Blatant Media is a culture-centric organization that fits Ms. Merchant’s definition above. Blatant culture isn’t dictated in a memo from headquarters—”please respect our culture by being supportive of your colleagues”—rather, the culture is defined by many small things, habits as Mr. Merchant calls them, that together create a positive and effective workplace:
- The Xbox games room
- The late afternoon e-mail threads with colleagues that make you laugh out loud
- The beauty of the work surroundings
- The style of communication
The Virgin Company, for instance, understands the style of communication can have a significant impact on culture. Call a typical telephone company and you’ll get a message saying…
“Your call is important to us. Please hold the line until the next available customer service representative.”
Call Virgin Mobile and you’ll first be asked what type of music you’d like to listen to.
“If you want to chill, press 1.”
This style of communication isn’t limited to Virgin Mobile. I once took a flight on Virgin Airlines where the safety announcement was narrated by someone I assume to be Barry White, over sexy background music. The final line was…
“Please be careful as you open the overhead compartments because, you know, shift happens.”
Your organization’s communication style should be consistent across different media and applications, including your learning management system. Take a look at the labels and system messages learners encounter. Do they project the culture of the company? If not, explore whether these can be changed, either by your system administrator or by your LMS vendor.
Social Accountability International (SAI) is an award-winning company that provides training, policies, and procedures to help organizations protect the basic human rights of workers around the world. One of the company’s key services is named Social Fingerprint®, a program to help organizations understand and measure their social impact, and then learn how to improve it.
The Social Fingerprint® program requires that participants undergo a training program. Traditionally, this training consisted of two to five days of instructor-led, classroom-based instruction per year. This approach created a number of challenges.
- For one, SAI’s customers are global, making face-to-face instruction difficult.
- In addition, once individuals completed their training, they would often return to work and would soon forget what they had learned. The result was that it was exceedingly difficult for customers to implement SAI’s recommendations.
In the hope of addressing these and other challenges, SAI decided to expand their learning strategy to include self-paced, online learning. Support for this initiative required the acquisition of a learning management system.
We’re doing something completely different for our next Webinar. Gone are the PowerPoint slides replaced with live demonstrations of some of the most powerful but perhaps lesser known Absorb LMS features.
Join Blatant Media team members, Donna Gernhaelder, Don Landry, Dan Medakovic, and Richard Nantel for a fast-paced presentation demonstrating:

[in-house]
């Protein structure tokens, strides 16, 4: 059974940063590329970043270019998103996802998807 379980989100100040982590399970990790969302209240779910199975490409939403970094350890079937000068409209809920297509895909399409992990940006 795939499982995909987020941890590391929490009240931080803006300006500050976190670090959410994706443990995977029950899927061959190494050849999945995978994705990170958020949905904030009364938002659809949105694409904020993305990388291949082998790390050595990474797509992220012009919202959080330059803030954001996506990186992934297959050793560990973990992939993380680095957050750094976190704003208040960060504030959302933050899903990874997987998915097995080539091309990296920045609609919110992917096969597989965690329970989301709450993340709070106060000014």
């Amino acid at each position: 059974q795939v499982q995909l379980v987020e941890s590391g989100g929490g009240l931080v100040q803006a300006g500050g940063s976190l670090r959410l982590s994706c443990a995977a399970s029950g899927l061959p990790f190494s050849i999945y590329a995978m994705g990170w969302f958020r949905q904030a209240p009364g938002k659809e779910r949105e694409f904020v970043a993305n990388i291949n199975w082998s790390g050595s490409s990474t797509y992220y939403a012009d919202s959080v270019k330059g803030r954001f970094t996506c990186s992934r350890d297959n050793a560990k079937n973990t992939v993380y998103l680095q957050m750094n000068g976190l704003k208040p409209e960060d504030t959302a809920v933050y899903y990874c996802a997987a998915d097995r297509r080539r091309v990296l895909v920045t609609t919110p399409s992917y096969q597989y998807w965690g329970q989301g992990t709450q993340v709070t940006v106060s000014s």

- Post enrollment triggers
- Scheduling and emailing reports
- Deep links to courses
- Capturing learner profile data using a survey
- Creating and using Smart Departments
- Adding YouTube videos to courses
- Tracking learner progress in a curriculum
And much much more.
Whether you’re an Absorb LMS customer, use a different learning management system, or are considering acquiring your first LMS, this session will likely give you ideas on how you can optimize the management of your learning initiatives to provide a rewarding experience for your learners.
||Absorb LMS Tips and Tricks
11:00 AM – 12:00 PM MT (GMT-7)
We’re pleased to announce that Absorb LMS customer, COLA, has won a Silver Excellence In Learning Award from Brandon Hall Group in the category of Best in Learning Technology Implementations for their submission “COLA’S New E-Learning Experience.”
The winning entry describes COLA’s move to Absorb LMS from an open source learning management system and reports the following benefits and return on investment:
COLA is spending less on the Absorb platform than it did on the old proprietary system. Further, because it is an internally hosted solution, there is no external hardware dependency. Indeed, updates to the materials available by the solution can be made by multiple COLA staffers. COLA no longer needs to hire a vendor to print certificates, and COLA customer service staffers have experienced a 50 percent drop in customer complaints since the new tool went online.
Factoring in all savings to date, COLA estimates its reduction in costs to be $60,000 since the new system went online.
In addition to spending less, COLA is selling more. COLA experienced a measurable spike in sales of its educational products and services.
COLA is a physician-directed organization whose purpose is to promote excellence in laboratory medicine and patient care through a program of voluntary education, consultation, and accreditation. The U.S.’s largest private accreditor of medical laboratories, COLA helps clinical labs comply with federal lab quality requirements established under the Clinical Laboratory Improvement Act Amendments of 1988. Additionally, COLA also helps labs comply with licensure requirements in various states. COLA is also the only CMS-deemed accreditor to be certified under ISO standard 2001: 1998 affecting quality management system.
You can find out more about COLA and review the 80+ courses this organization provides at http://cola.org.